Purchases by Singaporeans also expanded significantly, more than doubling from 1,918 units in Q2 2020 to 4,919 units in Q3 2020, while transaction volume by permanent residents grew the most, almost tripling from 353 units in Q2 2020 to 947 units in Q3 2020.
Also riding on the improving property climate and the lifting of private home activity was the resale market, which enjoyed better profitability after an unprecedented economic downturn in Q2 2020. The proportion of loss-making transactions declined to 15.9% in October 2020 from 17.0% in September 2020, excluding the effects of transaction or financing costs. During the months of April to July 2020, which covered the Circuit Breaker and its aftermath, the proportion of loss-making transactions ranged from 17.7% to 21.9%.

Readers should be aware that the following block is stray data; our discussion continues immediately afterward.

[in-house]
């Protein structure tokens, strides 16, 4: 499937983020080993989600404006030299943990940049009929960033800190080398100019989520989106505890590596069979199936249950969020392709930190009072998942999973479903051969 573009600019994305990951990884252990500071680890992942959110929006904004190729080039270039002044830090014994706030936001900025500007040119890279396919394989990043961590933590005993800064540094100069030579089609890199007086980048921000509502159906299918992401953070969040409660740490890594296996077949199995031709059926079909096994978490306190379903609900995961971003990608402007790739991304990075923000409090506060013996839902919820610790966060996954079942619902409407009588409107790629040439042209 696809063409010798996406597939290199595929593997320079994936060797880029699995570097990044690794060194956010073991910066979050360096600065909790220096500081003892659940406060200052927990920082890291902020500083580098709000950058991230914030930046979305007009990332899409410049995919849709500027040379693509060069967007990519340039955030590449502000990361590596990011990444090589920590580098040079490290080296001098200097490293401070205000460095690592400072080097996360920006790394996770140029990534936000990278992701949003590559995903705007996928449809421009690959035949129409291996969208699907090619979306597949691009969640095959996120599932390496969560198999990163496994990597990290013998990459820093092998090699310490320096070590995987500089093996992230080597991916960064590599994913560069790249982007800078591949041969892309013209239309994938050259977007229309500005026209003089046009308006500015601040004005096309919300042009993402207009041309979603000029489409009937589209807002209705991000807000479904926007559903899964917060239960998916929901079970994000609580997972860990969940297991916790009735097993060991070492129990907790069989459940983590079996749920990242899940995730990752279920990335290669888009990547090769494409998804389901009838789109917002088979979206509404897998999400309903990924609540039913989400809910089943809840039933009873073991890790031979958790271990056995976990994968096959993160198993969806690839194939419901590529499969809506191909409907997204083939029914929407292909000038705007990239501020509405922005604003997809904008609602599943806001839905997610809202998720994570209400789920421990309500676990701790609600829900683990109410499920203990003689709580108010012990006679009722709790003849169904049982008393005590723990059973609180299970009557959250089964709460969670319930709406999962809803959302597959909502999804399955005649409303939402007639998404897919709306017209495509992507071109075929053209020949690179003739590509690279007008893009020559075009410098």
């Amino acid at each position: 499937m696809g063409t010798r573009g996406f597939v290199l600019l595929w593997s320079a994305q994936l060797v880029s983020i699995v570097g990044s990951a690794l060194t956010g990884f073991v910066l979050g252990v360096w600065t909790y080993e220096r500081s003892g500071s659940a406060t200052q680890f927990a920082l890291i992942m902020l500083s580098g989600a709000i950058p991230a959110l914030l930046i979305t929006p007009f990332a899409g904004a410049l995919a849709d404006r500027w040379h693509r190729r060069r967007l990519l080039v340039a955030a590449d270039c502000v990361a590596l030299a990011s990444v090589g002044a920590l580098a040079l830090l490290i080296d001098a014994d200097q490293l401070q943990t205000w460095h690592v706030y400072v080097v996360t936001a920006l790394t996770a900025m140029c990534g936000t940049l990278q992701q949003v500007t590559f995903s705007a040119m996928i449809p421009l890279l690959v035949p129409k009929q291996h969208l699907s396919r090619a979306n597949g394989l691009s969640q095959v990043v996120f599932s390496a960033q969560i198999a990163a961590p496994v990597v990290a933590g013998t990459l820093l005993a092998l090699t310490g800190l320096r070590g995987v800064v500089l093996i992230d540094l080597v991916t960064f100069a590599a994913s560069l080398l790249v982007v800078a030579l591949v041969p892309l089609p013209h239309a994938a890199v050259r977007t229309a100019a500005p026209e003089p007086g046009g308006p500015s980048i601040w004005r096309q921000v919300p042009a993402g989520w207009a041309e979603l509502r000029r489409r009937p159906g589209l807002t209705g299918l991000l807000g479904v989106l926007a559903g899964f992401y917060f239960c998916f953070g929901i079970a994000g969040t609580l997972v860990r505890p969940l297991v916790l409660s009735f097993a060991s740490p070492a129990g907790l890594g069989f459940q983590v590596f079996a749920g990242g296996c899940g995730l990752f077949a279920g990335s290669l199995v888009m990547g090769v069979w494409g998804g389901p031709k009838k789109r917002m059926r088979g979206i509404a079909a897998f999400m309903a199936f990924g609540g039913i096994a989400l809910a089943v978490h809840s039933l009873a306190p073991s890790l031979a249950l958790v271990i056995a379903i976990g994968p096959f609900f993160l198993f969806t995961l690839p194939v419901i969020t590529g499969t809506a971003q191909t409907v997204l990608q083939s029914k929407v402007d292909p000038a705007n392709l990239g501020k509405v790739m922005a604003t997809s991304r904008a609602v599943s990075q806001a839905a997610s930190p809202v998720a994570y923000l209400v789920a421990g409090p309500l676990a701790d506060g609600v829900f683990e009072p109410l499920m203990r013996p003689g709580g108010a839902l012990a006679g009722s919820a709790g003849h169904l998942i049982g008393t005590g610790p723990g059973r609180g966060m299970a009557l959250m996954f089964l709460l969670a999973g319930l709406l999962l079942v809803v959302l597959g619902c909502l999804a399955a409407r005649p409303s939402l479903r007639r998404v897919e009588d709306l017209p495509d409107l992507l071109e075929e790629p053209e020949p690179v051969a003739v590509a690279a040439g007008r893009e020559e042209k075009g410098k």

Mr Lam said: “The improving figures suggest that the volume of distressed sales may be contained in the near term, but this is a situation that needs to be closely monitored as the temporary Covid-19 policy stimulus and support measures gradually unwind over the course of next year.”
“While the present situation appears relatively benign, we need to be mindful that things could evolve quickly and the profitability of the purchase will only be determined upon future sale,” commented Ms Ong.
While the residential market as whole gathered momentum till September, transaction volumes however dipped in October, as the market reacted to the new regulatory policy clamping down on the re-issuance of options-to-purchase (OTPs).